“While competition is getting stiffer, our strong market position, commercial discipline and growing expertise in technology and positive cash growth will provide reassurance to the stakeholders to a positive outlook as outlined on our management’s 5-year strategy plan.”
Marcian Concepts have been contracted by Selibe Phikwe Economic Unit (SPEDU) in a P230 million project to raise the town from its ghost status. The project is in the design and building phase of building an industrial hub for Phikwe; putting together an infrastructure in Bolelanoto and Senwelo industrial sites.
This project comes as a life-raft for Selibe Phikwe, a town which was turned into a ghost town when the area’s economic mainstay, BCL mine, closed four years ago. In that catastrophe, 5000 people lost their livelihoods as the town’s life sunk into a gloomy horizon. Businesses were closed and some migrated to better places as industrial places and malls became almost empty.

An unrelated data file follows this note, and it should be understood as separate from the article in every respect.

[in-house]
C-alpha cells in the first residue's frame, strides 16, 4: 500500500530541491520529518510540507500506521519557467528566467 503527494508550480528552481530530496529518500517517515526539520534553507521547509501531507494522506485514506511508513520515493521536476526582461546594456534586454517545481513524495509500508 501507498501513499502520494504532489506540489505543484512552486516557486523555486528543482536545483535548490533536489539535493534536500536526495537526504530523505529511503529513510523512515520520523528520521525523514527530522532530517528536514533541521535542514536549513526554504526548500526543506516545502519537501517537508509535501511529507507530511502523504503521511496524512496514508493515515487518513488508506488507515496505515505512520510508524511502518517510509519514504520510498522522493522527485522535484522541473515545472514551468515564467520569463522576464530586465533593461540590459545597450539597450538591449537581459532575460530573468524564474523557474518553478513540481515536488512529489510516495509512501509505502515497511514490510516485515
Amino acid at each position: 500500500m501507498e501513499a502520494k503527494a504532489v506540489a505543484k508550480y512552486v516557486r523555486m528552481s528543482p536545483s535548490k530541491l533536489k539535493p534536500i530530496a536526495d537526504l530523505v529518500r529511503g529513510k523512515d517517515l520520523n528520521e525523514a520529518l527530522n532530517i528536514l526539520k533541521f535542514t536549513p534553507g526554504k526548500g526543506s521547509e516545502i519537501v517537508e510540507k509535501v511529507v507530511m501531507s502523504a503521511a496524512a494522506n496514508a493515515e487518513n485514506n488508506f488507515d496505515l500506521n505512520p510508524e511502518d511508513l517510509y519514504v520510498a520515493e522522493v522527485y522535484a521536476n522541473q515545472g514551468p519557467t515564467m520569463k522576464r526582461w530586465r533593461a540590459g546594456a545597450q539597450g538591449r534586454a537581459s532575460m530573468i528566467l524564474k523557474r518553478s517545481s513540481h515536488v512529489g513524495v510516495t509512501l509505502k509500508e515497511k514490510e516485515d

However, SPEDU has now started plans to breathe life into the town. Information reaching this publication is that Marcian Concepts is now on the ground at Bolelanoto and Senwelo and works have commenced. Marcian as a contractor already promises to hire Phikwe locals only, even subcontract only companies from the area as a way to empower the place’s economy.